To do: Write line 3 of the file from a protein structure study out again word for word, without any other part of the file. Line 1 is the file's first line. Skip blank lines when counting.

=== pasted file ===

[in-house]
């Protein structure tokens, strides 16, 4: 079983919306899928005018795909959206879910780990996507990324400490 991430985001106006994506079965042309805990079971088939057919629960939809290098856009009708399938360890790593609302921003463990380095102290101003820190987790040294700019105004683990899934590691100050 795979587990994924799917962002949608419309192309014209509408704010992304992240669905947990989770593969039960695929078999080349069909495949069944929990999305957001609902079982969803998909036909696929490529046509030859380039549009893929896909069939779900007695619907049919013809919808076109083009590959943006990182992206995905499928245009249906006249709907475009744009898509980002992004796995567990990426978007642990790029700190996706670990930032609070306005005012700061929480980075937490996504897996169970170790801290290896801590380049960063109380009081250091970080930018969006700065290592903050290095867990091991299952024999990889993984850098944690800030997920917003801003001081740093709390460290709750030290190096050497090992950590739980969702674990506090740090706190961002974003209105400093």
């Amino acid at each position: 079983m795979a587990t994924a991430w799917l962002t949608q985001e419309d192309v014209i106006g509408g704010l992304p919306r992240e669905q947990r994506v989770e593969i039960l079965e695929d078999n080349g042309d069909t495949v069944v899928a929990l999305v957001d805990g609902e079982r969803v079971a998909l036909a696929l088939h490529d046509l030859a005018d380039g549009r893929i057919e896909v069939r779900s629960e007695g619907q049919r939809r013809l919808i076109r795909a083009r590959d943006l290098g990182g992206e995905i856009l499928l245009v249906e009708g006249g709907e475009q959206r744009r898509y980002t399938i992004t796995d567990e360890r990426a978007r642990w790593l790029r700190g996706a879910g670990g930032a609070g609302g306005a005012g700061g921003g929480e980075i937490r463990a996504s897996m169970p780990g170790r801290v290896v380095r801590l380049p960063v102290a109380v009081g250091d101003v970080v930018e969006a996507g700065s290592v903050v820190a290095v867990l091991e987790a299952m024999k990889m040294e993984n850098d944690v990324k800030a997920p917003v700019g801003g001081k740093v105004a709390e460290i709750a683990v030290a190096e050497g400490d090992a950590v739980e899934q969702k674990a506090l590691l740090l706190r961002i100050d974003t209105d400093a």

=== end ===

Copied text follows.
């Amino acid at each position: 079983m795979a587990t994924a991430w799917l962002t949608q985001e419309d192309v014209i106006g509408g704010l992304p919306r992240e669905q947990r994506v989770e593969i039960l079965e695929d078999n080349g042309d069909t495949v069944v899928a929990l999305v957001d805990g609902e079982r969803v079971a998909l036909a696929l088939h490529d046509l030859a005018d380039g549009r893929i057919e896909v069939r779900s629960e007695g619907q049919r939809r013809l919808i076109r795909a083009r590959d943006l290098g990182g992206e995905i856009l499928l245009v249906e009708g006249g709907e475009q959206r744009r898509y980002t399938i992004t796995d567990e360890r990426a978007r642990w790593l790029r700190g996706a879910g670990g930032a609070g609302g306005a005012g700061g921003g929480e980075i937490r463990a996504s897996m169970p780990g170790r801290v290896v380095r801590l380049p960063v102290a109380v009081g250091d101003v970080v930018e969006a996507g700065s290592v903050v820190a290095v867990l091991e987790a299952m024999k990889m040294e993984n850098d944690v990324k800030a997920p917003v700019g801003g001081k740093v105004a709390e460290i709750a683990v030290a190096e050497g400490d090992a950590v739980e899934q969702k674990a506090l590691l740090l706190r961002i100050d974003t209105d400093a």